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British journal of pharmacology

Oral salmon calcitonin attenuates hyperglycaemia and preserves pancreatic beta-cell area and function in Zucker diabetic fatty rats.


PMID 22506938

Abstract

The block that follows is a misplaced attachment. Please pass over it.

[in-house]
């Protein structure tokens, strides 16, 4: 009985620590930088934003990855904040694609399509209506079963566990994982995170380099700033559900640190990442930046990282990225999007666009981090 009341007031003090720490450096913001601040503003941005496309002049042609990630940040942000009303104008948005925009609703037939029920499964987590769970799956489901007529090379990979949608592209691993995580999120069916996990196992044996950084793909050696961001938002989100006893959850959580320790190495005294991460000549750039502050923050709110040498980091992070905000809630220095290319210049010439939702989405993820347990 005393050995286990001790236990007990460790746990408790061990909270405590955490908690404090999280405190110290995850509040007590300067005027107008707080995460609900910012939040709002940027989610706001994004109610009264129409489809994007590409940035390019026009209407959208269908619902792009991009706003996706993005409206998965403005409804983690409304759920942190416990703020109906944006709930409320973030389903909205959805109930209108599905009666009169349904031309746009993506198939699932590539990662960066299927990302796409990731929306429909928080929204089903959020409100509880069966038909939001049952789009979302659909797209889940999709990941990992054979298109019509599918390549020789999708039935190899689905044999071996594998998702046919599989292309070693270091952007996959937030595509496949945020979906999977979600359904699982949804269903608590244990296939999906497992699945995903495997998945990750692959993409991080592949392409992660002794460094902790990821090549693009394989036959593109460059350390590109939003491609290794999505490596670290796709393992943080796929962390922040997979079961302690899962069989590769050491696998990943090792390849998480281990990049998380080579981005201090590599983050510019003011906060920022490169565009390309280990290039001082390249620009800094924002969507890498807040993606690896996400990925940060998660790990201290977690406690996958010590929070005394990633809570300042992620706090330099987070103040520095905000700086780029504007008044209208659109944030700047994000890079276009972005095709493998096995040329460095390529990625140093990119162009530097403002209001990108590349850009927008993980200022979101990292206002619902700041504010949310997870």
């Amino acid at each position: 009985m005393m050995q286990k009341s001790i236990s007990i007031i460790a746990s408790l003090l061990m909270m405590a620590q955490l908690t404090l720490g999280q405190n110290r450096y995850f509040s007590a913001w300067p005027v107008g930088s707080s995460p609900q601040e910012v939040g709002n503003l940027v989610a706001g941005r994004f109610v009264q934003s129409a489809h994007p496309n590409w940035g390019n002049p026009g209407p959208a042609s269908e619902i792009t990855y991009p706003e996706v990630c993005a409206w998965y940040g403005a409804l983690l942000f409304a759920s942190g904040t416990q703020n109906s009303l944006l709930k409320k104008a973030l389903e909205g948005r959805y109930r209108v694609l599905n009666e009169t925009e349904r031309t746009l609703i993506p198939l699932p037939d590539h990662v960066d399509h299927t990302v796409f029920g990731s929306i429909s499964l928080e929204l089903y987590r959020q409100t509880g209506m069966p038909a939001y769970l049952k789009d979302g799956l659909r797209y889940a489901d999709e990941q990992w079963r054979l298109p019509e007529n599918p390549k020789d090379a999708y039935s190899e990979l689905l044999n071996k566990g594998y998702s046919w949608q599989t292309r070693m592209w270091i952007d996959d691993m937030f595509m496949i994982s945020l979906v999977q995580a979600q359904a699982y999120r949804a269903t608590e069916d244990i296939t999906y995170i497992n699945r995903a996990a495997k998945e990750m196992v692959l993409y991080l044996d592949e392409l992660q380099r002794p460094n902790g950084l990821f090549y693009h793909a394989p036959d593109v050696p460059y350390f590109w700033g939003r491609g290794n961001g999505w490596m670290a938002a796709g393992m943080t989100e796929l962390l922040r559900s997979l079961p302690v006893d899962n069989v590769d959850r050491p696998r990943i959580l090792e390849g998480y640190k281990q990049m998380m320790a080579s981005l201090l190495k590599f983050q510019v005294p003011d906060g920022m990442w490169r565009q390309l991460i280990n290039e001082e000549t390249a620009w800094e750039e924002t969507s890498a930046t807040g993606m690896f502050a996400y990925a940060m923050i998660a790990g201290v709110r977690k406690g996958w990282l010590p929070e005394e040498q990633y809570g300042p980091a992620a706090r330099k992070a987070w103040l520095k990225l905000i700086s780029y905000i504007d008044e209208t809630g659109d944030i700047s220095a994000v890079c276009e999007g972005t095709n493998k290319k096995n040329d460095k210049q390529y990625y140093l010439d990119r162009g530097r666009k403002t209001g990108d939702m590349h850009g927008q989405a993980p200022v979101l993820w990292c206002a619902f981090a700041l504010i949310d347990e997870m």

Oral salmon calcitonin (sCT), a dual-action amylin and calcitonin receptor agonist, improved glucose homeostasis in diet-induced obese rats. Here, we have evaluated the anti-diabetic efficacy of oral sCT using parameters of glycaemic control and beta-cell morphology in male Zucker diabetic fatty (ZDF) rats, a model of type 2 diabetes. Male ZDF rats were treated with oral sCT (0.5, 1.0 or 2 mg·kg(-1) ) or oral vehicle twice daily from age 8 to 18 weeks. Zucker lean rats served as control group. Fasting and non-fasted blood glucose, glycosylated haemoglobin (HbA1c) and levels of pancreas and incretin hormones were determined. Oral glucose tolerance test and i.p. glucose tolerance test were compared, and beta-cell area and function were evaluated. Oral sCT treatment dose-dependently attenuated fasting and non-fasted hyperglycaemia during the intervention period. At the end of the study period, oral sCT treatment by dose decreased diabetic hyperglycaemia by ∼9 mM and reduced HbA1c levels by 1.7%. Furthermore, a pronounced reduction in glucose excursions was dose-dependently observed for oral sCT treatment during oral glucose tolerance test. In addition, oral sCT treatment sustained hyperinsulinaemia and attenuated hyperglucagonaemia and hypersecretion of total glucagon-like peptide-1 predominantly in the basal state. Lastly, oral sCT treatment dose-dependently improved pancreatic beta-cell function and beta-cell area at study end. Oral sCT attenuated diabetic hyperglycaemia in male ZDF rats by improving postprandial glycaemic control, exerting an insulinotropic and glucagonostatic action in the basal state and by preserving pancreatic beta-cell function and beta-cell area.

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